Second year’s a charm, House panel OKs in-state tuition for ‘Dreamers’
Georgia students who receive DACA could pay less for college under a bill that passed a key committee Thursday. Drew Angerer/Getty Images
Some Georgia college students who are protected by the federal Deferred Action for Childhood Arrivals program could soon pay tuition more in line with their classmates if legislation passed by the House Higher Education Committee Thursday makes it into law.
But the bill’s sponsor didn’t secure as much parity for so-called Dreamers as he initially hoped
“I’m happy with the way it turned out. It’s a compromise,” said Dalton Republican Rep. Kasey Carpenter. “And it’s still early in the game. If it passes out of the senate, there will probably be more compromises, but you just have to move the ball forward.”
The proposal would give DACA Students, who were brought to the country as minors but are protected from deportation by an Obama-era policy, the ability to attend Georgia colleges for the same cost as other Georgians. They now pay out-of-state tuition, which can be more than three times higher than in-state tuition. There are about 21,000 DACA recipients living in Georgia.
The bill now contains more restrictions than a previous version Carpenter filed in January. In the revision, eligible students would be classified as “opportunity students” and pay a rate determined by their university or technical college ranging from 100% to 110% of regular in-state tuition.
An opportunity student’s tuition could increase during their time at school if the regular in-state tuition increased, but it would stay at the same proportion as when the student was accepted.
A previous version of the bill would have had those students pay the same as other Georgia residents.
“We wanted to give the university system some flexibility in the rates, we didn’t want anyone operating at a loss because of this opportunity tuition,” Carpenter said.
Universities would be required to give priority to qualified in-state students who are not opportunity students. And schools could defer the enrollment of qualified opportunity students until all applications from non-opportunity students are either accepted, deferred or rejected.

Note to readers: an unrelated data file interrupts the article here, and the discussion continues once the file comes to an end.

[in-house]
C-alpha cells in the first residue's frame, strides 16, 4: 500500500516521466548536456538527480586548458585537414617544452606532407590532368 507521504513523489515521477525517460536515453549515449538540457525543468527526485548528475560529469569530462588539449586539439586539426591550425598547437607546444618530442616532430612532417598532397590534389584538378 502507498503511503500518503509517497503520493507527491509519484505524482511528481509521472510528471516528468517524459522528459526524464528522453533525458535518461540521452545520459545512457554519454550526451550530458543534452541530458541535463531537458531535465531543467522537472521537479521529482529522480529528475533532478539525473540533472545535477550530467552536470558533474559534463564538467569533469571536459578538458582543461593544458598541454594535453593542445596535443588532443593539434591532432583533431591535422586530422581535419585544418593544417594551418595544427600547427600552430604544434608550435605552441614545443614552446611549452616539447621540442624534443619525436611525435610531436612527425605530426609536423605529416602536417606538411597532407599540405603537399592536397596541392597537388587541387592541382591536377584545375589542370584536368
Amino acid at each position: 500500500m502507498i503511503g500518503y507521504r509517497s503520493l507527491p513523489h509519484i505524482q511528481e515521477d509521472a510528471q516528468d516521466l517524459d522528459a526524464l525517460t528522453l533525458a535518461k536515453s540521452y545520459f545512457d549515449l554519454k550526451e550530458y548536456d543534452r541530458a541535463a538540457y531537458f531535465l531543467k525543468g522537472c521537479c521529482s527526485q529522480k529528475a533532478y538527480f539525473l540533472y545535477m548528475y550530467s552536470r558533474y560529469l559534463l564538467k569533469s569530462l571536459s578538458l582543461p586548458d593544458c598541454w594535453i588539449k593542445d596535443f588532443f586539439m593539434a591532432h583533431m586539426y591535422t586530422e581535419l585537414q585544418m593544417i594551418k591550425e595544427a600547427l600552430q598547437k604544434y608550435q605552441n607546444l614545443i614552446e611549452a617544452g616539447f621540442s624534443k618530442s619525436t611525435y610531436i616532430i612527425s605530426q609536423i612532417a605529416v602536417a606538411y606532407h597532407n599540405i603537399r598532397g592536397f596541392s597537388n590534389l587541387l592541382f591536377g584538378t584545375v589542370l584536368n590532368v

The version approved Thursday proposes to exempt universities that have not admitted all qualified applicants in the two most recent academic years, which would rule out the state’s most competitive colleges, including the University of Georgia and Georgia Tech.
“It’s really important for me to stress that this is about filling capacity and giving kids the opportunity with the areas that are under capacity,” Carpenter told the committee. “I do think it’s important to stress to folks that this is about schools with capacity.”
Last year, Carpenter was moved to tears when a similar effort to extend in-state tuition to DACA recipients stalled in a House committee.
Some advocates for immigrants said they’re happy at the prospect of college becoming more affordable for immigrant students but they’re hoping the final bill will be less restrictive.
“I’m excited about the potential impact the bill has while still hopeful for future amendments,” said LaVita Tuff, policy director of Asian Americans Advancing Justice-Atlanta, part of the Georgia Immigrant Rights Alliance, which has been lobbying for fair tuition for Georgia DACA recipients.
“We pushed to obtain a version of the bill that would be the least restrictive bill, that would eliminate language such as the type of institutions scholars would be able to attend,” she said. “After much work, we saw that line removed, while other lines regarding age and domicile remain. We hope to see additional changes in this legislation that continues to be a step in the right direction.”
A previous hearing on the legislation became heated when anti-immigration advocates took the podium to denounce the bill. Opponents said Carpenter’s legislation prioritizes people in the country illegally over natural-born citizens who live in other states.
Carpenter has also taken heat from members of his own community back home – the Whitfield County Republican Party’s Facebook page urged members to call committee members and vote against the measure. But Thursday’s meeting went off without fireworks, and despite no votes from several GOP members, Carpenter received praise from both sides of the aisle.
“It’s taken a lot of courage, a lot of guts, and you’ve had a lot of very unfair insults and unfair, blatant lies that have been thrown at you,” said Marietta Republican Rep. Bert Reeves. “This measure makes a tremendous amount of sense, and I just want to recognize the courage that I know that it has taken for you to bring this in, and it means a lot, I think, to all of us, and it’s inspiring.”
Carpenter will have to win over more of his Republican colleagues if the bill is to stay alive. It will have to pass the Rules Committee and the full House with its conservative majority by Monday, which is Crossover Day, the deadline for bills to pass from one chamber to the other without complicated legislative maneuvering.
Carpenter said he’s not making any predictions, but he’ll pitch the bill as a way to help children who have grown up in Georgia and were educated in the state’s public schools a chance to contribute more to the state’s economy.
“It’s just giving kids an opportunity when, clearly the federal government says they can be here, it’s giving them an opportunity to become more educated, pay higher taxes, give them more opportunity at the end of the day, and that’s what it’s about for me. It’s a workforce development issue, allowing taxpayers to pay taxpayer rates.”
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